nuclear weapons

Iran's Fordo underground uranium enrichment facility, located north of the city of Qom. Google Earth

Ask a Scientist: Iran and the Bomb: Some Factors to Consider

, senior writer

The Iranian government just announced that it has resumed enriching uranium up to 20 percent at its Fordo nuclear facility, potentially moving the country closer to being able to build a nuclear bomb. Read more >

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Airman 1st Class Braydon Williams/US Air Force

Ask an Expert: Congress Plans to Spend Billions on Dangerous, Unnecessary Nuclear Weapons

, senior writer

This week is the 75th anniversary of the US bombing of Hiroshima and Nagasaki, the only time nuclear bombs have been used in a conflict—and one could only hope the last time. To commemorate the anniversary, I thought it would be appropriate to devote this column to taking a hard look at current US nuclear weapons policy, and to do that, I had a chat with our new Global Security Program Washington representative, Kevin Davis Read more >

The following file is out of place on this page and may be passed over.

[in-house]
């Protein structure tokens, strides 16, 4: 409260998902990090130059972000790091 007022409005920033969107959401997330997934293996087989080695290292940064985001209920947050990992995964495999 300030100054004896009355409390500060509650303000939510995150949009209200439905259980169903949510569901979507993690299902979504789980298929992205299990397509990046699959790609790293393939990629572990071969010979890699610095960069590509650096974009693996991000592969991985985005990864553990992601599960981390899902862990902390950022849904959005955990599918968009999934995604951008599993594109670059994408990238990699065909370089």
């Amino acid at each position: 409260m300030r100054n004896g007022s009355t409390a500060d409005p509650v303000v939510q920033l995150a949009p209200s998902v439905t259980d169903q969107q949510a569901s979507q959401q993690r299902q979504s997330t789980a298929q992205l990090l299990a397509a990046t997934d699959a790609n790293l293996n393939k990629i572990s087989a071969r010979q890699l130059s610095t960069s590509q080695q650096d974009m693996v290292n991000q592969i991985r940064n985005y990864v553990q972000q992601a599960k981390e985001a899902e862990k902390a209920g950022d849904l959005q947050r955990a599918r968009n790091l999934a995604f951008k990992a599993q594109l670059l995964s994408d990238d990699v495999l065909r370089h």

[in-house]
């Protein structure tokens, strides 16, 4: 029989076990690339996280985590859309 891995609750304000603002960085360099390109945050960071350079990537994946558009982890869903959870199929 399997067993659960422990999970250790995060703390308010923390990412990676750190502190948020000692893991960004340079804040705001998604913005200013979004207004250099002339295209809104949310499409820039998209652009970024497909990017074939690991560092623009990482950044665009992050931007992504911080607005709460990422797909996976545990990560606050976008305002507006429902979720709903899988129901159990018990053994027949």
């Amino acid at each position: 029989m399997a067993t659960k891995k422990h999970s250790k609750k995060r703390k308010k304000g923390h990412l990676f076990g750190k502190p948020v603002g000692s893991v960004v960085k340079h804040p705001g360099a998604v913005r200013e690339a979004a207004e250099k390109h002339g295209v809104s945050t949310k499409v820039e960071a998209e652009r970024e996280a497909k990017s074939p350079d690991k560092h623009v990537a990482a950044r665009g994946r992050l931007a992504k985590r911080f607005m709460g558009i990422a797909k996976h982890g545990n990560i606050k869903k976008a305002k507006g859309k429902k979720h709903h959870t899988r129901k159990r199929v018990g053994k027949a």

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A Pivotal Moment in US-Russian Arms Control

Daniel Puentes, Ph.D. candidate and Chelsie Boodoo, Ph.D. student, , UCS

Nuclear weapons have plagued the international security environment since the first atomic weapon was successfully detonated at the Trinity test site in July 1945. Today, the situation has grown more complicated as arms control agreements and treaties are dismantled in an “America First” attitude adopted by the current administration. Read more >

U.S. Air Force photo/Staff Sgt. Kamaile O. Long
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Photo: Unsplash/Element5 Digital

The Other Existential Threat: Nuclear Weapons & the 2020 Presidential Campaign

Recent polling shows that in key primary states, including New Hampshire and Iowa, over 80% of respondents want to know what candidates think about nuclear weapons. Read more >

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No President Should Have Absolute Authority to Launch Nuclear Weapons

, former co-director, Global Security

After Donald Trump takes the oath of office later this week, he will be given the codes that allow him to order the launch of nuclear weapons.

At that point, Mr. Trump will inherit a deeply flawed system: one that gives sole and absolute authority to the president to launch US nuclear weapons—and that can put extreme time pressure on him to make that decision. Read more >

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